If you’re looking for leadership advice for your startup, whether you just launched a product or are now scaling for growth, Mark Mader can probably help.
The SmartSheet CEO joined the Bellevue, Wash.-based work management software powerhouse back in 2006 when there were just six employees. He’s learned a lot in his 11 years leading Smartsheet — the company, for example, nearly hit rock bottom in its early days before raising a “down round” to pivot the business.
The rest is history, as Smartsheet now runs a $100 million business and is valued at nearly $1 billion — one of the few Seattle-area companies hovering around the elusive billion-dollar “unicorn” status.
Mader, who immigrated to the U.S. from Frankfurt, Germany and attended Lakeside School (alma mater of Bill Gates and Paul Allen), was a featured speaker at an event in Seattle on Wednesday hosted by iInnovate Network, a new peer leadership group made up of tech founders, CEOs, and other C-level executives who lead companies that are out of the initial startup stage and ready to scale.
Here’s a recap of some tips Mader shared at the event.
Bouncing back after hitting a wall
As Smartsheet co-founder Brent Frei — also a former colleague of Mader at Onyx Software — explained a few years ago, the company made a risky decision to reinvent its product in the early days.
Mader recalled how Smartsheet raised its Series A investment “on the back of evidence that there was a lot of interest in what we had.” But even though there was interest, the startup seemed hit a wall.
“The problem was, people weren’t buying it,” Mader noted on Wednesday.
The small team at Smartsheet had to make a decision: was the rate at which it was acquiring customers going to result in an outcome that justified the investment?
“That’s a tough call, because then you need to say, do you remodel the house or scrape it?” Mader said. “And we scraped it. But we didn’t scrape the concept — the concept was identical, but the house was totally different.”
Surviving off a $1 million “down round,” Smartsheet implemented key software design changes and made the product more user-friendly. It turned that $1 million and grew the company by 20X — Mader credited supportive investors like Madrona Venture Group for believing in the team and vision. It was also a lesson in sticking with your company’s mission, but staying flexible with the details — something Amazon founder Jeff Bezos also preaches.
Raise capital when you don’t need it
Smartsheet went on to raise a $26 million round in December 2012; a $35 million round in 2014; and a $52 million round earlier this year. The company also won the Next Tech Titan award at last year’s GeekWire Awards.
Mader said the early experience at Smartsheet helped the company gain an “appreciation for spend.” He also said that startups should “raise capital when you don’t need it immediately.”
“It’s so much easier to raise when things are great and metrics are awesome,” he explained. “When you need it, that’s when the barrel shows up. It’s a tough situation.”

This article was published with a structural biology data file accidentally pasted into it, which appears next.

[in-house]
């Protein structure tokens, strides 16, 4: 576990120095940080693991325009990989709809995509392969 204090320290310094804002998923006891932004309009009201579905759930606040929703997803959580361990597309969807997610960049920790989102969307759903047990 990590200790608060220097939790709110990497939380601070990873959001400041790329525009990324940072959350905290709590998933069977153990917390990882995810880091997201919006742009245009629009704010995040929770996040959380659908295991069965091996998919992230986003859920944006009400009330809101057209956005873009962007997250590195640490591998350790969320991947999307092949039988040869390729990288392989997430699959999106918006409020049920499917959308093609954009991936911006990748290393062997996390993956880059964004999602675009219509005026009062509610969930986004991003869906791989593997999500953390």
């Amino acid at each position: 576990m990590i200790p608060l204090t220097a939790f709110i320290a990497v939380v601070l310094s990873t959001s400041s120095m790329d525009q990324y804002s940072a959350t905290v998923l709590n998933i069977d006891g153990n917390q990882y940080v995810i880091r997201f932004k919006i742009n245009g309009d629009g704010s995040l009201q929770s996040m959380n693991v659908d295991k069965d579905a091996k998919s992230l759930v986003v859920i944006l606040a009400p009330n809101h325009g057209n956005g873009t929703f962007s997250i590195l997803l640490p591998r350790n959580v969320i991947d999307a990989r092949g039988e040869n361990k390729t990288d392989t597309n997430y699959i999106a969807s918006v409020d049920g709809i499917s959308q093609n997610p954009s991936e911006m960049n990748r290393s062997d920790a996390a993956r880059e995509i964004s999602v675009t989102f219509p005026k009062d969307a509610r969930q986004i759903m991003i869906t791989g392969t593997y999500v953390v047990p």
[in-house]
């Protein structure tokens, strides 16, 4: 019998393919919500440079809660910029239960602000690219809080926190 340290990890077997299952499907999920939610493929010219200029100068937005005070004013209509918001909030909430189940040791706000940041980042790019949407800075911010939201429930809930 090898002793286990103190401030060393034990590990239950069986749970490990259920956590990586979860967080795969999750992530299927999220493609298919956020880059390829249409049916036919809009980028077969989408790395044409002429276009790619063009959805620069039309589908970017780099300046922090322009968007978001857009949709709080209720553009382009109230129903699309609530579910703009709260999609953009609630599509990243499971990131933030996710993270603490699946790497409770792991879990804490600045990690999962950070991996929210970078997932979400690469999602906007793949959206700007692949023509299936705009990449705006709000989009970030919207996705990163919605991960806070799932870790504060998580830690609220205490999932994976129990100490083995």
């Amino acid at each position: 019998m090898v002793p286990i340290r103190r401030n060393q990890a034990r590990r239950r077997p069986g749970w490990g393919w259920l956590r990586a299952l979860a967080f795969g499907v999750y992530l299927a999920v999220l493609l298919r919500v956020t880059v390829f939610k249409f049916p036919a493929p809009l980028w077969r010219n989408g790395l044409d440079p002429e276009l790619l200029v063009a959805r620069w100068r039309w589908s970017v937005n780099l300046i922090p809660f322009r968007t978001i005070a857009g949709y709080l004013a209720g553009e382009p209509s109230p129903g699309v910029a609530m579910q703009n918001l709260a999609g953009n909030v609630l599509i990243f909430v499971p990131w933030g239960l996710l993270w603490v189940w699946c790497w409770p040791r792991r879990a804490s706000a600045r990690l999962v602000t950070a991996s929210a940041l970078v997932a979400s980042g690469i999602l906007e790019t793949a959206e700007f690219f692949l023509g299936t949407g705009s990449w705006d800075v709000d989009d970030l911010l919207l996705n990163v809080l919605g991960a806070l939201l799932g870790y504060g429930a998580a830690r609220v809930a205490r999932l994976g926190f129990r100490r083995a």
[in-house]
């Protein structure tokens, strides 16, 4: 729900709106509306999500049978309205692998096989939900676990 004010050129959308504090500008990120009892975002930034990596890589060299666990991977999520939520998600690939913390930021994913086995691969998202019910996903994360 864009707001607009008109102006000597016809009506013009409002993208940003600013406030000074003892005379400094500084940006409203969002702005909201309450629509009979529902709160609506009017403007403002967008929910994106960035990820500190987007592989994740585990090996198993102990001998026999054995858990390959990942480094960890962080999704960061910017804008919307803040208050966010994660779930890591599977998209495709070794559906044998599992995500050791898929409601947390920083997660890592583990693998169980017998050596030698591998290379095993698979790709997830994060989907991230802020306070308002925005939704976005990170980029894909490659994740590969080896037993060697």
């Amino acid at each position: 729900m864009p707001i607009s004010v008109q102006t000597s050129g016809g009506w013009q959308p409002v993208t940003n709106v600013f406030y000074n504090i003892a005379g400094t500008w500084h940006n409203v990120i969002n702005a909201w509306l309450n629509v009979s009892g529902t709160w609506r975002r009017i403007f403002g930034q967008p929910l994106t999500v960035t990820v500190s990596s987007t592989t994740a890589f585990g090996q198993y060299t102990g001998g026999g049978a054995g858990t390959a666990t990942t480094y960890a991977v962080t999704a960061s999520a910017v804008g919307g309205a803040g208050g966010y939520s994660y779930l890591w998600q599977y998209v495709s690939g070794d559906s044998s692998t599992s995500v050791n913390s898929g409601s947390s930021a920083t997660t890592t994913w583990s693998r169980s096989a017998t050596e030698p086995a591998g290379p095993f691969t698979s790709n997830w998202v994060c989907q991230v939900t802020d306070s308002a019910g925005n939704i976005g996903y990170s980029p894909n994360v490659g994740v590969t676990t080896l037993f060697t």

Values are just adjectives
Mader starts off new employee orientation meetings by reciting the company’s six values: honest, supportive, driven, innovative, authentic, and effective. And then he tells new staffers that “values don’t matter.”
Of course, they do matter. But Mader believes they are just adjectives until employees actually demonstrate them at the workplace.
“Unless you can exercise those values and put them into motion, I don’t care,” he said. “I’m all about show it.”
Mader, named CEO of the Year at the GeekWire Awards this year, also expects his employees to be highly observant and curious, which should lead to better ideas — though he doesn’t subscribe to the notion that “best idea wins.”
“The best idea that is most effectively recommended wins,” he explained. “If you and I go into a room and your idea is 10 times better than mine, it’s not a pure outcome that you’ll get that. If I connect it to the values, to our customer impact, that’s the one that maybe carries the day.”
Tear tissue to get stronger
Earlier in the conversation on Wednesday, Mader used a sports training analogy to describe hitting a wall, much like athletes often do when they are seemingly doing everything right but can’t find success. He did it again when talking about “tearing tissue.”
“Tearing tissue really hurts, but that’s how you get stronger,” he noted.
Mader, who commutes to work on a SeaDoo, said companies need to constantly reinvent themselves. They must always be in a “training” mode, looking for new ideas or new ways to grow the business.
“We have to double our business every 18 months, and you do not do that by running in the same place you did the previous 18 months,” he said.
Mader added that it’s key for leaders to think of new ideas that are different but complimentary to what’s already been done.
“The leadership team needs to embrace that,” he explained. “That means you don’t ask your team to minimize risk or reduce risk to zero, because that means you’re moving too slow and not challenging yourself enough. And then when something goes amazingly poorly, if they did all the right things to still run that play properly, you have to embrace that. That’s so easy to say; it’s really tough to act that way.”